Canada Markets

Canada's Food Inflation Will Be Hard to Tame

Cliff Jamieson
By  Cliff Jamieson , Canadian Grains Analyst
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This chart highlights the year-over-year change in Canada's food inflation for May. The blue bars represent food items where the rate of price increase continues to grow, while the brown bars represent items where the year-over-year price change has remained steady or decreased since the April report. (DTN graphic by Cliff Jamieson)

When you are in a hole, the best advice is to stop digging. Canada's government is fighting themselves in their attempts to control inflation, with the Bank of Canada hiking rates to control inflation, while the government has announced billions of dollars of spending to fight the effects of inflation, which many economists view as the reason we face inflation in the first place. As well, the federal government has increased the carbon tax by 25% on April 1, while costs of transportation and heating will rise further when the Clean Fuel Standard is implemented this year. These are taxes on everything that moves, increasing the cost of living for consumers at bottom of the food chain.

Videos are circulating this week of Canada's Finance Minister and Deputy Prime Minister Chrystia Freeland stating on an IMF-hosted panel that Canada's commitment to the country's climate action remains steadfast, with the carbon tax increased "even in the face of higher inflation." The government's appearance on the international stage seems a priority.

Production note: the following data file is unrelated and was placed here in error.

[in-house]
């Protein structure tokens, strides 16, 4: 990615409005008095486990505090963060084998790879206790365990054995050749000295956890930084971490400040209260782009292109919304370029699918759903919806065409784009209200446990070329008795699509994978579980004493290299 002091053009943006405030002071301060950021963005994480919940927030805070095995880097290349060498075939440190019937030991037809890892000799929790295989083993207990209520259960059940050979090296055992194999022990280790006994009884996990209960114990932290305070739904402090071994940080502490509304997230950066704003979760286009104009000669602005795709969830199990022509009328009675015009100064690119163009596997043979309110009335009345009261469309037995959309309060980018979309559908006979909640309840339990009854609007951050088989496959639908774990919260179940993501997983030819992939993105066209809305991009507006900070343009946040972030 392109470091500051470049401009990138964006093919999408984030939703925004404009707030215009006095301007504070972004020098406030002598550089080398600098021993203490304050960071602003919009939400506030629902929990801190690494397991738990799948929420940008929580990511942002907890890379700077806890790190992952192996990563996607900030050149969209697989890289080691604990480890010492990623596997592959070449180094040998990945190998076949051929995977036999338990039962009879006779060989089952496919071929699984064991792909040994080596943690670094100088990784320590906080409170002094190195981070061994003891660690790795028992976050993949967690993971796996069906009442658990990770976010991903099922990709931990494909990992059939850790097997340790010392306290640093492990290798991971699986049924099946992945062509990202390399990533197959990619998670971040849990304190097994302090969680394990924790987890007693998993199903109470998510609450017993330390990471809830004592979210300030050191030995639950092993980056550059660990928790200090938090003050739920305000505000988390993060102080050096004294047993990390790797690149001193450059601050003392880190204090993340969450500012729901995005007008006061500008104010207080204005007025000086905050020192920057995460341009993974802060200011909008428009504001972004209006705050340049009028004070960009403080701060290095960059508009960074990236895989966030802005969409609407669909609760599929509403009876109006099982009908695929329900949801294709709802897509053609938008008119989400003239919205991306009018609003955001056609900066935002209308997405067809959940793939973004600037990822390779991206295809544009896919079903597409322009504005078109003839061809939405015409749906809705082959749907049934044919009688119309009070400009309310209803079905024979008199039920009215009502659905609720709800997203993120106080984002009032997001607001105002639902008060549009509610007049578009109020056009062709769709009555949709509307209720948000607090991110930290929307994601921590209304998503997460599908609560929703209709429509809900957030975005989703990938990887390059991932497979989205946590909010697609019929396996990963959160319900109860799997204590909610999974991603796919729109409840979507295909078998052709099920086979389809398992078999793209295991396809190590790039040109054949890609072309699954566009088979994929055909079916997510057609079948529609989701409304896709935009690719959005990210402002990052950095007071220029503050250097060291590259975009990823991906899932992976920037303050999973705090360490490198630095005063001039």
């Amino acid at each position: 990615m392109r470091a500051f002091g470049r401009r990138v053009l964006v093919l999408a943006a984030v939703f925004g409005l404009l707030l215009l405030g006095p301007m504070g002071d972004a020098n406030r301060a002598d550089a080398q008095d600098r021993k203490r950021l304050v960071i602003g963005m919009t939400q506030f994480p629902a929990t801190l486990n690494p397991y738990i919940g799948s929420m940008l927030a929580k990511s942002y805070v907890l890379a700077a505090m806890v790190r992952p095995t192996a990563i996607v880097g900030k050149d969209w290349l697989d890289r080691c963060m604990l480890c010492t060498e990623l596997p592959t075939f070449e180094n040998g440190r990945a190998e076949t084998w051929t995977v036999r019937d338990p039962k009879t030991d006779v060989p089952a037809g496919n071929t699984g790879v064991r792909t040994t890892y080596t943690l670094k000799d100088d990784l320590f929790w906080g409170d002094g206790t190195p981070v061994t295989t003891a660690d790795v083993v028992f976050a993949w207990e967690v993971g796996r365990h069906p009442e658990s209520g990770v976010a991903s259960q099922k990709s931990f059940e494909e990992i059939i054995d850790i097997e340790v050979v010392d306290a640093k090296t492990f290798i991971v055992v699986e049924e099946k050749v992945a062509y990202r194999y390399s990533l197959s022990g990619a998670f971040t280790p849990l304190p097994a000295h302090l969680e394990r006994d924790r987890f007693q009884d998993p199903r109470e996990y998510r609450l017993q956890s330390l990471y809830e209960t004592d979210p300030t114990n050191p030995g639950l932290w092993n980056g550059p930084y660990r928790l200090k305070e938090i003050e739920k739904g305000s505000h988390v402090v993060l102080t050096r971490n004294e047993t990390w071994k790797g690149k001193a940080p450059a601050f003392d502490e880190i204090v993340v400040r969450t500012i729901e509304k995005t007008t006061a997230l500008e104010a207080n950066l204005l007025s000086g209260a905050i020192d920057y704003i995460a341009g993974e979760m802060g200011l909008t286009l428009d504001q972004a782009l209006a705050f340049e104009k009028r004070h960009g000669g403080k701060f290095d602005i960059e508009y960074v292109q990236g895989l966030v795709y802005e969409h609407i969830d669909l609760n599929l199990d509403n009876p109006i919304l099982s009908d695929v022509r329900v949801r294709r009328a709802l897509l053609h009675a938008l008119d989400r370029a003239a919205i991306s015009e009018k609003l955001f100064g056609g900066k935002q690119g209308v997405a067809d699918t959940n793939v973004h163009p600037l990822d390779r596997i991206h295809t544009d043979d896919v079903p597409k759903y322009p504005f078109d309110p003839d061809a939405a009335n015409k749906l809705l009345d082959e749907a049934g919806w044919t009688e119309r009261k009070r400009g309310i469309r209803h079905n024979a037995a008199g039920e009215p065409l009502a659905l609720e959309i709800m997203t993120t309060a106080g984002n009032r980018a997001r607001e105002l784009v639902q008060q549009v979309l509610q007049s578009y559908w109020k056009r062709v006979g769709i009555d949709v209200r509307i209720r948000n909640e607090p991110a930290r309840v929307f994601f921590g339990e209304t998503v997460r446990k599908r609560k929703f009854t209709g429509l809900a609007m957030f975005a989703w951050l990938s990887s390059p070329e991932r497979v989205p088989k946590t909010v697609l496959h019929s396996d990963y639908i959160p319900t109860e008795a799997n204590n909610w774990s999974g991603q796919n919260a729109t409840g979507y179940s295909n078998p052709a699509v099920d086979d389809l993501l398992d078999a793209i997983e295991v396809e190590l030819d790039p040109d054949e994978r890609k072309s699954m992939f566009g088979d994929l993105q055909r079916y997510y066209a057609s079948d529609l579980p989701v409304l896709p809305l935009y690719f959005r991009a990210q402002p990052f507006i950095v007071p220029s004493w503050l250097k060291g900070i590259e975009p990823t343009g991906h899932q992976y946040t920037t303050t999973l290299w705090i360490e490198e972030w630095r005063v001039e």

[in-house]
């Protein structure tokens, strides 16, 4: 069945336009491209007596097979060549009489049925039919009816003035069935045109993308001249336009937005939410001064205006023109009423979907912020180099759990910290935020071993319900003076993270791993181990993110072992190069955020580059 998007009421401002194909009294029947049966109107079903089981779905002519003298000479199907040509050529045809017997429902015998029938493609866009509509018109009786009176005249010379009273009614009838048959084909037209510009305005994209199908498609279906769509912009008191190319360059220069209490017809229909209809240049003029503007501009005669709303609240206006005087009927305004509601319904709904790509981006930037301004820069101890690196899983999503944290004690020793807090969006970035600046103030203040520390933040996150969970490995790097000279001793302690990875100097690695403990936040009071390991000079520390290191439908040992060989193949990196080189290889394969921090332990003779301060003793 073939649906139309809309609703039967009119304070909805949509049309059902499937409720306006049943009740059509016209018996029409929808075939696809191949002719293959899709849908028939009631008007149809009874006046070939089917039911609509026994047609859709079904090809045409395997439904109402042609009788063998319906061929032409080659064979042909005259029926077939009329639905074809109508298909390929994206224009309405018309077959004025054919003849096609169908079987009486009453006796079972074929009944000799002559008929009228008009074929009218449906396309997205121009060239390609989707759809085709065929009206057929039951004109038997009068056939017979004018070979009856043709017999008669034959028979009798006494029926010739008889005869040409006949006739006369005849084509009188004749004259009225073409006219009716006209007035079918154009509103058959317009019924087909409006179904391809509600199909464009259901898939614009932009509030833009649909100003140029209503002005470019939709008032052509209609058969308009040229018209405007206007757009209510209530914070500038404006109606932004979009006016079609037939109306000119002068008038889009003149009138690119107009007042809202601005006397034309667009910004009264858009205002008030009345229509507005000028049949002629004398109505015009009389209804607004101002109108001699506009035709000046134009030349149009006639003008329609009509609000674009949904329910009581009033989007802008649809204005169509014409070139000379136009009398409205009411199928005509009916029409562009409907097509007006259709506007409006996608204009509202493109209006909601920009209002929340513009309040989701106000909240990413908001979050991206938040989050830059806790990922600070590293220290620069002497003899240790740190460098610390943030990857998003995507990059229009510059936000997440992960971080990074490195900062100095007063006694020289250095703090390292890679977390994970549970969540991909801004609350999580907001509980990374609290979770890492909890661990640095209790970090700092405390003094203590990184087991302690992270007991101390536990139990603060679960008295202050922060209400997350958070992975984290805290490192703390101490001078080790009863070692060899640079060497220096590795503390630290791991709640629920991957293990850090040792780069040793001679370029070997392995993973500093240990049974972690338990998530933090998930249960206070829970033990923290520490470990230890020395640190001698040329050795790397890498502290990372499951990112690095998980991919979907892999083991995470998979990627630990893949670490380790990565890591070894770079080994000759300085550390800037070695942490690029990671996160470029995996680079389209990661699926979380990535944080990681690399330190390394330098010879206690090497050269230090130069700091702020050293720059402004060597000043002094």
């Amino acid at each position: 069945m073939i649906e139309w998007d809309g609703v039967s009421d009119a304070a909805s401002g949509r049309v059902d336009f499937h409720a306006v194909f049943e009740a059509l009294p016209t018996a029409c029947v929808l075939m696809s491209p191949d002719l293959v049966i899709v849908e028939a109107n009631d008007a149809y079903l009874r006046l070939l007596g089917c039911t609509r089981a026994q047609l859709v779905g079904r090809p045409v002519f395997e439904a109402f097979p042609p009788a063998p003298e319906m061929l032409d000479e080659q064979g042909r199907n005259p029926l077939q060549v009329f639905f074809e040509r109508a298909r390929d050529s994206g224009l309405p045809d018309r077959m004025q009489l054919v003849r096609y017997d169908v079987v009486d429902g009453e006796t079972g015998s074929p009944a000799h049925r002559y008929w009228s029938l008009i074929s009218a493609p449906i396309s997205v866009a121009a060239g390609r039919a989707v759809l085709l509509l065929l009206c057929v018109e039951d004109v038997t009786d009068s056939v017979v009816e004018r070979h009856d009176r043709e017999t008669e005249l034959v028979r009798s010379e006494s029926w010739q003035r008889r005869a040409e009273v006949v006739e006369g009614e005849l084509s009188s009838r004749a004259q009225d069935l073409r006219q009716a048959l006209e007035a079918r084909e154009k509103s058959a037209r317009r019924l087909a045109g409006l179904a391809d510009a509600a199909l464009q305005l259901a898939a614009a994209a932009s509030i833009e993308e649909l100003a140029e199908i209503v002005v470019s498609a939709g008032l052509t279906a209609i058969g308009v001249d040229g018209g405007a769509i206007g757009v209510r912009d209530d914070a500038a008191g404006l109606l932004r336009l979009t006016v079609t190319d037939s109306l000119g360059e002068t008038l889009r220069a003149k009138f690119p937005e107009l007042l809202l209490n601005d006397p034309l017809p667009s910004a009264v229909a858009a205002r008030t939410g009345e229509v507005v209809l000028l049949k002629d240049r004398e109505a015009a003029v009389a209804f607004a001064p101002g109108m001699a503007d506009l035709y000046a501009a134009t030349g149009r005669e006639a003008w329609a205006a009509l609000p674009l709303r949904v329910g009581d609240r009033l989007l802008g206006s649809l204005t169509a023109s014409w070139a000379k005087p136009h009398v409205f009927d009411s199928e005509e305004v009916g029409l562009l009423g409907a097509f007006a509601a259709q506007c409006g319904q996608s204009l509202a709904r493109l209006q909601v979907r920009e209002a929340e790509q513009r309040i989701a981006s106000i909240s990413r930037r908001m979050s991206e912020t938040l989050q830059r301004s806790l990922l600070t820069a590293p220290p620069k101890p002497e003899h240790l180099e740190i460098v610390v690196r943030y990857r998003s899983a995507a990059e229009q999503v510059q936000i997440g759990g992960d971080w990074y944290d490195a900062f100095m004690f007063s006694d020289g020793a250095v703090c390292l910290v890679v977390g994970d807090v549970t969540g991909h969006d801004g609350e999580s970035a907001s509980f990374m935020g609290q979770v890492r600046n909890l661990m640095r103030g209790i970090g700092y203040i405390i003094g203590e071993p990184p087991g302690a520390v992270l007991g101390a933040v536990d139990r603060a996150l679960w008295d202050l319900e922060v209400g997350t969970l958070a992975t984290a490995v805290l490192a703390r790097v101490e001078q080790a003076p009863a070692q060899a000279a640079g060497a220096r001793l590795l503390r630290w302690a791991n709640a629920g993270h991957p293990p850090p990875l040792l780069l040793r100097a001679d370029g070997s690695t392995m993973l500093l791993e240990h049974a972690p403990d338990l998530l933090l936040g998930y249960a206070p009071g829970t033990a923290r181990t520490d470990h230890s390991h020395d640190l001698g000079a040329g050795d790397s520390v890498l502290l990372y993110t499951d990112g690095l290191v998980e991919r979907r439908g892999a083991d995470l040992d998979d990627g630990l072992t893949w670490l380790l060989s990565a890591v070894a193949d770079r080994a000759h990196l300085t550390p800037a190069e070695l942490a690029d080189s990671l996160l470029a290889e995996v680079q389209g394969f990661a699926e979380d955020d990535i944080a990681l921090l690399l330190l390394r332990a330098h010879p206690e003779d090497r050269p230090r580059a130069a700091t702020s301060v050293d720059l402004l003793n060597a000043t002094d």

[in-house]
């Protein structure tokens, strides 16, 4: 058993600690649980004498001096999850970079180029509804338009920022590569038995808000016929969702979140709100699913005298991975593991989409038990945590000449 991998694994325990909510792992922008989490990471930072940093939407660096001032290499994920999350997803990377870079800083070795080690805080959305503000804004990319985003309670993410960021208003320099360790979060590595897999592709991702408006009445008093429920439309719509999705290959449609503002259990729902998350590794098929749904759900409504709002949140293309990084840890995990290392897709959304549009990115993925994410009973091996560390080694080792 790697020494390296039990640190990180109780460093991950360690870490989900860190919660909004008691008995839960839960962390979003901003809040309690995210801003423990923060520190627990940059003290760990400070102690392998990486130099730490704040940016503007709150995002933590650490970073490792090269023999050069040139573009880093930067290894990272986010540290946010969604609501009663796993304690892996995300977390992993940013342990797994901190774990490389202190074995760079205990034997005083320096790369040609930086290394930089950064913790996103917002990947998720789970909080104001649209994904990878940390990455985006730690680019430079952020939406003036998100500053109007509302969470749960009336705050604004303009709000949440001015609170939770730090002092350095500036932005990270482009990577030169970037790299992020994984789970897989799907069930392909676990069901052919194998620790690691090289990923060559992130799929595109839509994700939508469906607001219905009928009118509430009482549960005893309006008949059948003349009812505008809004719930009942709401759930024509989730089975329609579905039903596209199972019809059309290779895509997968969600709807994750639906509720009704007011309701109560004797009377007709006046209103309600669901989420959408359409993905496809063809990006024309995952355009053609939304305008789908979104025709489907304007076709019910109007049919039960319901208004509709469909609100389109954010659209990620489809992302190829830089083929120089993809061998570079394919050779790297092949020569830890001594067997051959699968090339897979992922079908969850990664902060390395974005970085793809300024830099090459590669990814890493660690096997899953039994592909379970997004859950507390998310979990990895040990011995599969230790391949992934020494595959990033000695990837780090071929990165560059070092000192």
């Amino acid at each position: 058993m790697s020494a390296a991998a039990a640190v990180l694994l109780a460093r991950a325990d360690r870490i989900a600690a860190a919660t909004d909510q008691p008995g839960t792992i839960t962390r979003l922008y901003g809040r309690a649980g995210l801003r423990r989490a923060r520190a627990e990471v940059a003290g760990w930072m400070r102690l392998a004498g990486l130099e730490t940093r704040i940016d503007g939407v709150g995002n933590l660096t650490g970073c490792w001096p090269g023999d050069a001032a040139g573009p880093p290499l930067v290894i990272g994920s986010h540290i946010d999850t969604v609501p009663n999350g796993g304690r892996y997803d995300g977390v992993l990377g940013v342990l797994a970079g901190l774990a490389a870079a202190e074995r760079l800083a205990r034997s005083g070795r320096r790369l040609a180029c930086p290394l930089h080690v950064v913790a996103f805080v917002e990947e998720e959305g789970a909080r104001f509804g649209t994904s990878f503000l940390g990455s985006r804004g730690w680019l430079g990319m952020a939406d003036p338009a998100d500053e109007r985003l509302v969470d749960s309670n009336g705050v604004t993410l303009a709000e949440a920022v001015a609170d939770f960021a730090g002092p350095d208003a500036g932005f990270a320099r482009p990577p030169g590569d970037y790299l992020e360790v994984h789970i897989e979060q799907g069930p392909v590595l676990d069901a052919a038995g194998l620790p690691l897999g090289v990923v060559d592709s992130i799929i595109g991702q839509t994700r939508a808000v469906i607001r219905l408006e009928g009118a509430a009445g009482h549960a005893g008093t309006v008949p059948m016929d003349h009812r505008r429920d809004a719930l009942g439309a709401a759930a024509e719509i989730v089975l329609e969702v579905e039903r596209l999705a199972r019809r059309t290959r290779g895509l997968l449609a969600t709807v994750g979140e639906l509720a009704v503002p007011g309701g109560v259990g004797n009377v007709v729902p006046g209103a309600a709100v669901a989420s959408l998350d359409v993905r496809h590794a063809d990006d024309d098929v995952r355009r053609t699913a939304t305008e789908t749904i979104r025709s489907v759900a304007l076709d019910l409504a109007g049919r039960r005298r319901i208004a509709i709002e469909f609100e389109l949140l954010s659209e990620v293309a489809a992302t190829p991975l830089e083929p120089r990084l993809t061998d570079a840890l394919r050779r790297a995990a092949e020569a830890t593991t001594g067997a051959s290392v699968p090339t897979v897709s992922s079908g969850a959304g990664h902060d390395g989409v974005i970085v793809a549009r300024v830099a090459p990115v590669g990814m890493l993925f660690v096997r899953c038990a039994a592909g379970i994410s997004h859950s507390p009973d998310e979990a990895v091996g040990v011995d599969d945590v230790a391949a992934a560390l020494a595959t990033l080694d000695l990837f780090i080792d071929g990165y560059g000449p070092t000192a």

Today's Statistics Canada May Consumer Price Index report shows that energy prices have risen 34.8% from May 2021 to May 2022, which includes a 48% hike in gasoline. While this is a source of obvious pain for all those driving vehicles, today's report indicates that "Canadians reported food as the area in which they were most affected by rising prices."

While not shown on the attached chart, the price of all food has risen 8.8% from May 2021 to May 2022, unchanged from the previous month. This is the highest reported since a 9.2% price rise was reported in June 1982. While this data is enough to shock consumers and create headlines, BNN Bloomberg reported in September 2021 on a Dalhousie University Agri-Food Analytics Lab study that actual food inflation is close to double what is being reported.

As seen on the attached chart, food from restaurants across Canada has risen 6.8% year-over-year in May, while food from stores has risen 9.7%, shown as a yellow bar as it is unchanged from the previous April report. This compares to the overall Consumer Price Index of 7.7%. Of the products shown on the chart, the year-over-year change ranged from 7.9% for dairy products and eggs, or supply managed products, up to 30% for edible oils and fats.

Also in the news is reports that Canada's dairy industry has announced its second price hike for the year on Sept. 1 of 2.5% or 2 cents per liter. This is described by the Globe and Mail as a "rare mid-year price hike," while Sylvain Charlebois, or @FoodProfessor on Twitter, stated that "'Greedflation' can be found everywhere, even on the farm." He also reports that Canada's dairy industry dumped close to 9 million liters of milk in 2021, or close to $25 million worth, which Canadian consumers pay for in addition to the price hikes.

Inflation will lead to rising labor costs and along with increasing interest rates, will lead to rising break-evens on agriculture production. Higher transportation costs will add even further to the store shelf price.

Cliff Jamieson can be reached at

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